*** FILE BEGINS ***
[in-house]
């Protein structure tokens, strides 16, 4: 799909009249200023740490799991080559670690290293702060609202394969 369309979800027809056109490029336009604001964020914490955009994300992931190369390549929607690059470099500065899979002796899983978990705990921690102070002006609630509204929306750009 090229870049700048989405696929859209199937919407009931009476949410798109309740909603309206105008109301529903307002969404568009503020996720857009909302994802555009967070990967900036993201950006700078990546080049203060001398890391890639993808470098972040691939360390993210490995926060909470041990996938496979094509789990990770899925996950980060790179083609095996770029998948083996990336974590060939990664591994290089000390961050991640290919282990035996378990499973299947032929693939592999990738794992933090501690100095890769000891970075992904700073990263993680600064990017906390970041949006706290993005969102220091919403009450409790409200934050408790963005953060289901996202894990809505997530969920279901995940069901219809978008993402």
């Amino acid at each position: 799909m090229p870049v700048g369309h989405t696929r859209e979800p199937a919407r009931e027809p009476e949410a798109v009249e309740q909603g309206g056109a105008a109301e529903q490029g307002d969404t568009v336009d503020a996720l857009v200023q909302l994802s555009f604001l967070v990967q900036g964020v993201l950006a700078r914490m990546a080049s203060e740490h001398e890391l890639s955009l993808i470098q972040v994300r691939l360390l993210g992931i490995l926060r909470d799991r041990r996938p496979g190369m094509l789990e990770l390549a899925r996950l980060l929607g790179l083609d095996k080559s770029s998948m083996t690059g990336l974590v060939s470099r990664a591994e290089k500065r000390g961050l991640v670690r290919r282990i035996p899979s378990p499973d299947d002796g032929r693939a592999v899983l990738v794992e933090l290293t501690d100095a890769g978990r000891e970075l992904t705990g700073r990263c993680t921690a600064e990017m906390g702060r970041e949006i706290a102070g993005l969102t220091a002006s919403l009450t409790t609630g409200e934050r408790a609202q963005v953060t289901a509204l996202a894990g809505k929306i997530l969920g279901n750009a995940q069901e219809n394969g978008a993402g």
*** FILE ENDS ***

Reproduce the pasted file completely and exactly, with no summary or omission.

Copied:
[in-house]
């Protein structure tokens, strides 16, 4: 799909009249200023740490799991080559670690290293702060609202394969 369309979800027809056109490029336009604001964020914490955009994300992931190369390549929607690059470099500065899979002796899983978990705990921690102070002006609630509204929306750009 090229870049700048989405696929859209199937919407009931009476949410798109309740909603309206105008109301529903307002969404568009503020996720857009909302994802555009967070990967900036993201950006700078990546080049203060001398890391890639993808470098972040691939360390993210490995926060909470041990996938496979094509789990990770899925996950980060790179083609095996770029998948083996990336974590060939990664591994290089000390961050991640290919282990035996378990499973299947032929693939592999990738794992933090501690100095890769000891970075992904700073990263993680600064990017906390970041949006706290993005969102220091919403009450409790409200934050408790963005953060289901996202894990809505997530969920279901995940069901219809978008993402």
């Amino acid at each position: 799909m090229p870049v700048g369309h989405t696929r859209e979800p199937a919407r009931e027809p009476e949410a798109v009249e309740q909603g309206g056109a105008a109301e529903q490029g307002d969404t568009v336009d503020a996720l857009v200023q909302l994802s555009f604001l967070v990967q900036g964020v993201l950006a700078r914490m990546a080049s203060e740490h001398e890391l890639s955009l993808i470098q972040v994300r691939l360390l993210g992931i490995l926060r909470d799991r041990r996938p496979g190369m094509l789990e990770l390549a899925r996950l980060l929607g790179l083609d095996k080559s770029s998948m083996t690059g990336l974590v060939s470099r990664a591994e290089k500065r000390g961050l991640v670690r290919r282990i035996p899979s378990p499973d299947d002796g032929r693939a592999v899983l990738v794992e933090l290293t501690d100095a890769g978990r000891e970075l992904t705990g700073r990263c993680t921690a600064e990017m906390g702060r970041e949006i706290a102070g993005l969102t220091a002006s919403l009450t409790t609630g409200e934050r408790a609202q963005v953060t289901a509204l996202a894990g809505k929306i997530l969920g279901n750009a995940q069901e219809n394969g978008a993402g």